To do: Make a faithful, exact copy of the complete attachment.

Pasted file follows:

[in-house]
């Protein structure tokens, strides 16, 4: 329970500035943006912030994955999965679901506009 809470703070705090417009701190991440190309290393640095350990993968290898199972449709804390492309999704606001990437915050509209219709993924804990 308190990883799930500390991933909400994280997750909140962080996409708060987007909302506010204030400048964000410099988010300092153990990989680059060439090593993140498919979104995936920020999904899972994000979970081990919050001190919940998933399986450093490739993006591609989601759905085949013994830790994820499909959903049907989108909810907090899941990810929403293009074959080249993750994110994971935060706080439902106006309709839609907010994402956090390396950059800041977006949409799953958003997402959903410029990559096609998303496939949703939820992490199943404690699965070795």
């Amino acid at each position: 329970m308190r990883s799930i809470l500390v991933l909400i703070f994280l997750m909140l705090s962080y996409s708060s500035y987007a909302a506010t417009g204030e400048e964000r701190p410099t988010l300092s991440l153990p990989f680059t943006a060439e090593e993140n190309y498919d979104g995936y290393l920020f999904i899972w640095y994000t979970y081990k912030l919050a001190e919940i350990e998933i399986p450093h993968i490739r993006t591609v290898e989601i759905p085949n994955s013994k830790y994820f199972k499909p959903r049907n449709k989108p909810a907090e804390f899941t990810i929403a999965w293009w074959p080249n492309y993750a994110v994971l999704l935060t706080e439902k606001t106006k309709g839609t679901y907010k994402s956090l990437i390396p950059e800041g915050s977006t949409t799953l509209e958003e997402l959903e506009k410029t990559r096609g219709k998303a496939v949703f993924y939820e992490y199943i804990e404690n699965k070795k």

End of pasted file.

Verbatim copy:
[in-house]
């Protein structure tokens, strides 16, 4: 329970500035943006912030994955999965679901506009 809470703070705090417009701190991440190309290393640095350990993968290898199972449709804390492309999704606001990437915050509209219709993924804990 308190990883799930500390991933909400994280997750909140962080996409708060987007909302506010204030400048964000410099988010300092153990990989680059060439090593993140498919979104995936920020999904899972994000979970081990919050001190919940998933399986450093490739993006591609989601759905085949013994830790994820499909959903049907989108909810907090899941990810929403293009074959080249993750994110994971935060706080439902106006309709839609907010994402956090390396950059800041977006949409799953958003997402959903410029990559096609998303496939949703939820992490199943404690699965070795």
């Amino acid at each position: 329970m308190r990883s799930i809470l500390v991933l909400i703070f994280l997750m909140l705090s962080y996409s708060s500035y987007a909302a506010t417009g204030e400048e964000r701190p410099t988010l300092s991440l153990p990989f680059t943006a060439e090593e993140n190309y498919d979104g995936y290393l920020f999904i899972w640095y994000t979970y081990k912030l919050a001190e919940i350990e998933i399986p450093h993968i490739r993006t591609v290898e989601i759905p085949n994955s013994k830790y994820f199972k499909p959903r049907n449709k989108p909810a907090e804390f899941t990810i929403a999965w293009w074959p080249n492309y993750a994110v994971l999704l935060t706080e439902k606001t106006k309709g839609t679901y907010k994402s956090l990437i390396p950059e800041g915050s977006t949409t799953l509209e958003e997402l959903e506009k410029t990559r096609g219709k998303a496939v949703f993924y939820e992490y199943i804990e404690n699965k070795k």